Butterflies not only brighten our gardens with movement and colour but also, along with moths, provide vital food supplies for other species especially birds and bats. We can help by providing nectar for adults and in some cases food plants for the larvae. To see notes from a Froyle garden click on the link ‘On the wild side, A flutter-by summer’.
NECTAR PLANTS (a selection of garden and wild flowers)- Primrose, Chionodoxa, Pussy Willow, Bluebell, Aubrietia, Hyacinth, Cuckoo Flower, Forget-me-not, Perennial Wallflower – Bowles Mauve, Honesty, Sweet Rocket – Hesperis matronalis, Bird’s-foot Trefoil, Lavender, Marjoram, Bramble, Mint, Hyssop, Perennial Pea – Lathyrus latifolius, Hebe, Buddleia, Verbena bonariensis, Field Scabious , Hemp Agrimony, Teasel, Phlox, Ice plant- Sedum spectabile, Cone Flower, Inula hookeri, Michaelmas Daisy. Annuals include Candytuft, Tithonia, and Single dahlias. Flowering Ivy is an important late season nectar source for many insects including the Red Admiral. It’s a larval food plant of the Holly Blue butterfly and the Brimstone will hibernate in it. Birds find shelter, build nests amongst it and eat the berries in winter. The juice from rotting windfall fruit is often a magnet for Comma and Red Admiral.
Aim to provide a continuous source of nectar from early spring to late autumn. Butterflies seek out warmth so try and position your nectar plants in sunny areas sheltered from the wind. Many of the plants will also attract other invertebrates including Moths, Honey Bees, Bumble Bees, Solitary Bees and Hoverflies.
LARVAL FOOD PLANTS – The adult female must search for the right food plants to lay her eggs. The Peacock seeks out Nettle, the only plant her caterpillars (larva) will eat. Small Tortoiseshell, Comma and Red Admiral are the other nettle feeders. Cabbage Whites, can be tempted away from our brassicas by planting Nasturtiums. The Holly Blue lays on Holly in the spring and Ivy in the autumn and the Orange tip on Sweet Rocket, Honesty, Ladies Smock and Garlic Mustard –Brimstone larvae will only eat Buckthorn or Alder Buckthorn. Again these plants need to be in sunny sheltered areas and of course chemicals should be avoided.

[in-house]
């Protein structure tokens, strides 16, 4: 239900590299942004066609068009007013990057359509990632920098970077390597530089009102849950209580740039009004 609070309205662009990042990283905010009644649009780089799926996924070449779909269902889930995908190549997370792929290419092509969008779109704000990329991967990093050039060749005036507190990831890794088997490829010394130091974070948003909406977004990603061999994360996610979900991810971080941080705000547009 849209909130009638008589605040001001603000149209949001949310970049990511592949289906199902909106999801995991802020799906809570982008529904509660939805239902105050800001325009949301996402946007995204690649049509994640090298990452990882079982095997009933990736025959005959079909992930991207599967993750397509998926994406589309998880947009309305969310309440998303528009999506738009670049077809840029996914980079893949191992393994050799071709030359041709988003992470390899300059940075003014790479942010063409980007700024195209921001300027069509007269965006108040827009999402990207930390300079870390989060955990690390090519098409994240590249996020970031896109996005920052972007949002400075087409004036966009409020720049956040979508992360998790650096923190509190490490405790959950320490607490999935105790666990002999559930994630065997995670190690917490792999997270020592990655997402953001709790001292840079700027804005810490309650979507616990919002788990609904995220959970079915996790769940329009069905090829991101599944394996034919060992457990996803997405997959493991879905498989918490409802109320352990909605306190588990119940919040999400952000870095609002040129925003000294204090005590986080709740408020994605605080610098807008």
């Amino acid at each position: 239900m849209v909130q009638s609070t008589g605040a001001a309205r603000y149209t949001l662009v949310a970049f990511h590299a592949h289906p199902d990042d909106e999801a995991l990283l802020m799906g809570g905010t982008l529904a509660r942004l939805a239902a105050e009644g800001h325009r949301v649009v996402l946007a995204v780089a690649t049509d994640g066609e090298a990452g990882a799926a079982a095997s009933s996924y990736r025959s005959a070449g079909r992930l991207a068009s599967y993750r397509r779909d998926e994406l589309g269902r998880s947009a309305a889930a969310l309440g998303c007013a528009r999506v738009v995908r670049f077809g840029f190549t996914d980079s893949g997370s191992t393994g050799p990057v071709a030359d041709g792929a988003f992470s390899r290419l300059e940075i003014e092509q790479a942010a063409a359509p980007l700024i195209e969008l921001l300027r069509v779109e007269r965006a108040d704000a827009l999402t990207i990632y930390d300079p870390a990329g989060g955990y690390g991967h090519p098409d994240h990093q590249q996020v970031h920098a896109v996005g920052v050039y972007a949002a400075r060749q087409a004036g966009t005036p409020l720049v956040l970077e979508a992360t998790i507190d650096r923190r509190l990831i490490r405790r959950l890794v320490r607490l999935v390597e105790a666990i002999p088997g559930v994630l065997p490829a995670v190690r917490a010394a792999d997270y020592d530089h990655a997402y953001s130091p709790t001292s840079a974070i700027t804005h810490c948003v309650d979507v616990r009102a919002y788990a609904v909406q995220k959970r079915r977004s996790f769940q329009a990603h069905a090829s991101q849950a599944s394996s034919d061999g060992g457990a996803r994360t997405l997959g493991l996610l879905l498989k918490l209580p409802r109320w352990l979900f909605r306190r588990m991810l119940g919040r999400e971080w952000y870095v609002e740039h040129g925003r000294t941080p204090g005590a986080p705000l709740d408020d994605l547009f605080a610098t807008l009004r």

SPECIES TO LOOK OUT FOR IN OUR GARDENS – Brimstone, Peacock, Small Tortoiseshell, Comma and Red Admiral, are the first species on the wing in spring having hibernated as adults. By May Holly Blue, Green-veined White, Orange Tip, Small Copper, Speckled Wood, Large and Small White (collectively known as Cabbage Whites) will be flying and perhaps the migrant Painted Lady. Others to watch for during the year are Common Blue, Meadow Brown, Large and Small Skipper, Gatekeeper and Ringlet. These are the most likely species to turn up in our Froyle gardens but others could make an appearance. A list of the 35 species recorded in the Parish can be seen here.
BRITISH BUTTERFLIES – There are 59 species of butterfly found in Britain, 46 in Hampshire, most require exacting habitat conditions to exist which includes an abundance of the larval food plant. These food plants differ from species to species and comprise specific native flowers, grasses trees and shrubs. Nectar is also required for the adults giving them vital energy to fly and breed. Some of the richest habitats are traditionally managed woodlands, chalk downlands, meadows and heathlands but vast areas have been lost in the past 60 years with agricultural intensification and habitat destruction taking their toll. Consequently invertebrates dependant on these plant communities are seeing worrying declines which include three quarters of UK butterfly species. Some butterflies are less particular in their requirements – hedgerows, copses, flowery field margins, track and roadside verges all play an important role in their survival but wild flowers have declined here too. For more information see Butterfly Conservation.